In this blog post I will be looking at Group Policy Analytics (preview) in Microsoft Endpoint Manager. Organizations have been using group policy objects (GPOs) for decades to configure user and computer settings on devices in their environment. But in these modern days, where many organizations are embracing cloud solutions and they want to move workloads to Microsoft Endpoint Manager, we need a way to review and analyze the on-premises GPOs to determine which settings can be moved to the cloud, this is where Group Policy Analytics in Microsoft Endpoint Manager will be handy.
Group Policy Analytics is a feature in Microsoft Endpoint Manager that analyzes your on-premises GPOs. It helps you determine how your GPOs translate in the cloud. The output shows which settings are supported in MDM providers, including Microsoft Intune. It also shows any deprecated settings, or settings not available to MDM providers.
Prerequisites and Requirements
- On-premises Computer / Domain Controller
- Policies applicable for Windows 10 and later
- Microsoft Endpoint Manager
- A MEM Role that has the Security Baselines permissions or one of the following permissions in Azure AD
- Global Administrator
- Intune Administrator
Export / Backup GPOs as an XML File
So, first we’ll need to export the GPOs in order to analyze them in Group Policy Analytics.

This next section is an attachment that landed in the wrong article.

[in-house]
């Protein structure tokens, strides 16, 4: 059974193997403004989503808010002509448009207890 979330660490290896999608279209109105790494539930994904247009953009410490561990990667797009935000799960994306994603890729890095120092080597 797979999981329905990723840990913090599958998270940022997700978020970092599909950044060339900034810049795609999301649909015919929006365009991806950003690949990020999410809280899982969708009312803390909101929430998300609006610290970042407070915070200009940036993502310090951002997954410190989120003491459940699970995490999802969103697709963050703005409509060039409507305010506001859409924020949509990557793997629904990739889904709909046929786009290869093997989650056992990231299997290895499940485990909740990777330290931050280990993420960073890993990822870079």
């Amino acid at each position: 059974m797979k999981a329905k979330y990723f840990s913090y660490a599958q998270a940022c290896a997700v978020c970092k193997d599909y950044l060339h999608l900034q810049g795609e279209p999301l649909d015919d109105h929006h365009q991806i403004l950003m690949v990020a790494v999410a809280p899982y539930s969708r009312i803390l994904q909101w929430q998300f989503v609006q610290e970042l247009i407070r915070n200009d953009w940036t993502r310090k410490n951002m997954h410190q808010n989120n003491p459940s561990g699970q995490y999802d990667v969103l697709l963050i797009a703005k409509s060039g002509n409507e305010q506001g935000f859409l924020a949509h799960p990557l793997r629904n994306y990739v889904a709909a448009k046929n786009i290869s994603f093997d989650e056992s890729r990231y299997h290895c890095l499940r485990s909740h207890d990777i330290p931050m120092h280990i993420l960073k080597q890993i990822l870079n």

Note. Make sure that the file is less than 4 MB. If the exported file is greater than 4 MB, then include fewer GPOs when you save your report from the Group Policy Management. Group Policy Analytics will check the sizes of your individual GPO XML files. A single GPO can’t be bigger than 4 MB though. The import will fail if the GPO XML file is larger than 4 MB.
Source: Microsoft Docs
Open “Group Policy Management” from a on-premises computer** or domain controller.
Expand to “Group Policy Objects” and right-click on a GPO and select either “Back Up…” or “Save Report…”
** Requires that the optional feature RSAT is installed.
If you selected “Back Up…” – Set location, add description (optional), click “Back Up” and click “OK”
If you selected “Save Report…” – Navigate to the correct location, add file name and type. Click “Save”
This is of course also possible from PowerShell, just edit and run this command from an elevated PowerShell session on a DC.
Get-GPOReport -Name “The_Policy_Name” -ReportType XML -Path “C:TempThe_Policy_Name.xml”
I ran all three methods just for the sake of this blog post – the results should look something like this.
Group Policy Analytics (preview)
Once we have exported the GPO, we must import it to Group Policy Analytics.
Go to https://endpoint.microsoft.com/
Click on “Devices” and select “Group Policy analytics (preview)” from the “Policy” section. Click “Import”
Select your exported GPO – once the status is “import completed” you can close this page by clicking on the X.
Microsoft Endpoint Manager will analyze the GPO and determine which settings in this policy has MDM support.
The GPO will be listed with the following information: